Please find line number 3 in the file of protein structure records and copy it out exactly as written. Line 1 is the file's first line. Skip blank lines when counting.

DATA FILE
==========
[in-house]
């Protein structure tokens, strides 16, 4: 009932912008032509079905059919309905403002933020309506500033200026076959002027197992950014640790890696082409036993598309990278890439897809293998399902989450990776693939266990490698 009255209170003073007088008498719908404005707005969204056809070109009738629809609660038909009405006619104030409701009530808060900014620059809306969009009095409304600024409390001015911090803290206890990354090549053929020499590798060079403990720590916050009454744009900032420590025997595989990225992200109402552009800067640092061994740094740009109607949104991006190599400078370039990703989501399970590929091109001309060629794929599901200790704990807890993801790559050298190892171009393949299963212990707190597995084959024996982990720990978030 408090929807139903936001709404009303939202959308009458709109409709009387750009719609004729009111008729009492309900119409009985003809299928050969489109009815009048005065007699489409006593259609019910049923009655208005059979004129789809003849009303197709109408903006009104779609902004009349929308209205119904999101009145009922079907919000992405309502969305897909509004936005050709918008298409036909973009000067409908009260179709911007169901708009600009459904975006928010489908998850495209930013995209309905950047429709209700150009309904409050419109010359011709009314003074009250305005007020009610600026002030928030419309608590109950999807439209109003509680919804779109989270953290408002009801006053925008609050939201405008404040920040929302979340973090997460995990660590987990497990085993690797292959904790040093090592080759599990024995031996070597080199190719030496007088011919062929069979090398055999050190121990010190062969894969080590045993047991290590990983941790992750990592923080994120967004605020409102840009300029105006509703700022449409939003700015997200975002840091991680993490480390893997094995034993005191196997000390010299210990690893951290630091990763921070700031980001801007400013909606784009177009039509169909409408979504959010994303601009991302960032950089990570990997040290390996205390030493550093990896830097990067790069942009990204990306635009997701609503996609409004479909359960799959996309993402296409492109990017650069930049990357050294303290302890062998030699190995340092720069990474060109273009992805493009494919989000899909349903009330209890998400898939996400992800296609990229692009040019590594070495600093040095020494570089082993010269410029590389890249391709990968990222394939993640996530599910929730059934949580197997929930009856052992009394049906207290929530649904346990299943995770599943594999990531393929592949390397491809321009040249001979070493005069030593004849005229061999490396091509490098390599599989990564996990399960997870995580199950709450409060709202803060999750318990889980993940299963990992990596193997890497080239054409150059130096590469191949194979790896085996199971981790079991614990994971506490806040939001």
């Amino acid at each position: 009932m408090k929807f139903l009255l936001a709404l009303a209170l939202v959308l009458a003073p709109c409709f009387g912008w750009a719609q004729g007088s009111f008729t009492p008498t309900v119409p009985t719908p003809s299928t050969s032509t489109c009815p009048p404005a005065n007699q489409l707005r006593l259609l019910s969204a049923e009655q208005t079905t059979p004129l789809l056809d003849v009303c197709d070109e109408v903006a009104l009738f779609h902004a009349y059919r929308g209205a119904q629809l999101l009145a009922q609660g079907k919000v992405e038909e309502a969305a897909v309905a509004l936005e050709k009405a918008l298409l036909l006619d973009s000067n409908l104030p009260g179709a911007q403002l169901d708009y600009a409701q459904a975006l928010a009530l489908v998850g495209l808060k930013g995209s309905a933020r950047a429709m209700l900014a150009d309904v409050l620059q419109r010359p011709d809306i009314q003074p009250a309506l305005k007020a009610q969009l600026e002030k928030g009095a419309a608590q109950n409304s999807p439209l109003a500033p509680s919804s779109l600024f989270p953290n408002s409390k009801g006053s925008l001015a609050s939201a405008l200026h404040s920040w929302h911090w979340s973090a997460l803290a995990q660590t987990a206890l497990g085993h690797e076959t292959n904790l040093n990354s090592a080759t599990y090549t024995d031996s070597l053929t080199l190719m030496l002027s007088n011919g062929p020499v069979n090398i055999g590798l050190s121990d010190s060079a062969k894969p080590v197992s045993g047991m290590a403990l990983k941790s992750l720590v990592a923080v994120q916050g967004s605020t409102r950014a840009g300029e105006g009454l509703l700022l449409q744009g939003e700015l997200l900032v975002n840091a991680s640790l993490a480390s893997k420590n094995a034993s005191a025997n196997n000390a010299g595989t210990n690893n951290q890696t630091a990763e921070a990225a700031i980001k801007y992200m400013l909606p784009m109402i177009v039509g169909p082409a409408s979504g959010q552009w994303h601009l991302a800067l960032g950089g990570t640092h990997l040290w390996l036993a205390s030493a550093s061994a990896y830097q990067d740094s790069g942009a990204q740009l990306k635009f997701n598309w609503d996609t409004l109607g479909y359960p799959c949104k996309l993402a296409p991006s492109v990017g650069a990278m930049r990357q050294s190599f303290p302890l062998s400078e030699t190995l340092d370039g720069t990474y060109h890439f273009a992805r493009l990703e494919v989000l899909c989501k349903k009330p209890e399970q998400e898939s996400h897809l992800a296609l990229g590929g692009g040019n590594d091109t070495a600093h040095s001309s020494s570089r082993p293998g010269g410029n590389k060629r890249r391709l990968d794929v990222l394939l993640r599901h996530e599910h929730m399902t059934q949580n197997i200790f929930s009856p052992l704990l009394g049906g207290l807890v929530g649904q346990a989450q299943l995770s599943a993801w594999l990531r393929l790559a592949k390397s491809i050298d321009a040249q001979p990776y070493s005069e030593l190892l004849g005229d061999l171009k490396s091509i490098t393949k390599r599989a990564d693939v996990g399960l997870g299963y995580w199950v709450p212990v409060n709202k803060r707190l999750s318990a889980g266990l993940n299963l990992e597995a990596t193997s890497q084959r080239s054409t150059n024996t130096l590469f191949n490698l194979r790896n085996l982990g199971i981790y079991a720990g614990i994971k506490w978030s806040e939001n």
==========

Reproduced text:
């Amino acid at each position: 009932m408090k929807f139903l009255l936001a709404l009303a209170l939202v959308l009458a003073p709109c409709f009387g912008w750009a719609q004729g007088s009111f008729t009492p008498t309900v119409p009985t719908p003809s299928t050969s032509t489109c009815p009048p404005a005065n007699q489409l707005r006593l259609l019910s969204a049923e009655q208005t079905t059979p004129l789809l056809d003849v009303c197709d070109e109408v903006a009104l009738f779609h902004a009349y059919r929308g209205a119904q629809l999101l009145a009922q609660g079907k919000v992405e038909e309502a969305a897909v309905a509004l936005e050709k009405a918008l298409l036909l006619d973009s000067n409908l104030p009260g179709a911007q403002l169901d708009y600009a409701q459904a975006l928010a009530l489908v998850g495209l808060k930013g995209s309905a933020r950047a429709m209700l900014a150009d309904v409050l620059q419109r010359p011709d809306i009314q003074p009250a309506l305005k007020a009610q969009l600026e002030k928030g009095a419309a608590q109950n409304s999807p439209l109003a500033p509680s919804s779109l600024f989270p953290n408002s409390k009801g006053s925008l001015a609050s939201a405008l200026h404040s920040w929302h911090w979340s973090a997460l803290a995990q660590t987990a206890l497990g085993h690797e076959t292959n904790l040093n990354s090592a080759t599990y090549t024995d031996s070597l053929t080199l190719m030496l002027s007088n011919g062929p020499v069979n090398i055999g590798l050190s121990d010190s060079a062969k894969p080590v197992s045993g047991m290590a403990l990983k941790s992750l720590v990592a923080v994120q916050g967004s605020t409102r950014a840009g300029e105006g009454l509703l700022l449409q744009g939003e700015l997200l900032v975002n840091a991680s640790l993490a480390s893997k420590n094995a034993s005191a025997n196997n000390a010299g595989t210990n690893n951290q890696t630091a990763e921070a990225a700031i980001k801007y992200m400013l909606p784009m109402i177009v039509g169909p082409a409408s979504g959010q552009w994303h601009l991302a800067l960032g950089g990570t640092h990997l040290w390996l036993a205390s030493a550093s061994a990896y830097q990067d740094s790069g942009a990204q740009l990306k635009f997701n598309w609503d996609t409004l109607g479909y359960p799959c949104k996309l993402a296409p991006s492109v990017g650069a990278m930049r990357q050294s190599f303290p302890l062998s400078e030699t190995l340092d370039g720069t990474y060109h890439f273009a992805r493009l990703e494919v989000l899909c989501k349903k009330p209890e399970q998400e898939s996400h897809l992800a296609l990229g590929g692009g040019n590594d091109t070495a600093h040095s001309s020494s570089r082993p293998g010269g410029n590389k060629r890249r391709l990968d794929v990222l394939l993640r599901h996530e599910h929730m399902t059934q949580n197997i200790f929930s009856p052992l704990l009394g049906g207290l807890v929530g649904q346990a989450q299943l995770s599943a993801w594999l990531r393929l790559a592949k390397s491809i050298d321009a040249q001979p990776y070493s005069e030593l190892l004849g005229d061999l171009k490396s091509i490098t393949k390599r599989a990564d693939v996990g399960l997870g299963y995580w199950v709450p212990v409060n709202k803060r707190l999750s318990a889980g266990l993940n299963l990992e597995a990596t193997s890497q084959r080239s054409t150059n024996t130096l590469f191949n490698l194979r790896n085996l982990g199971i981790y079991a720990g614990i994971k506490w978030s806040e939001n």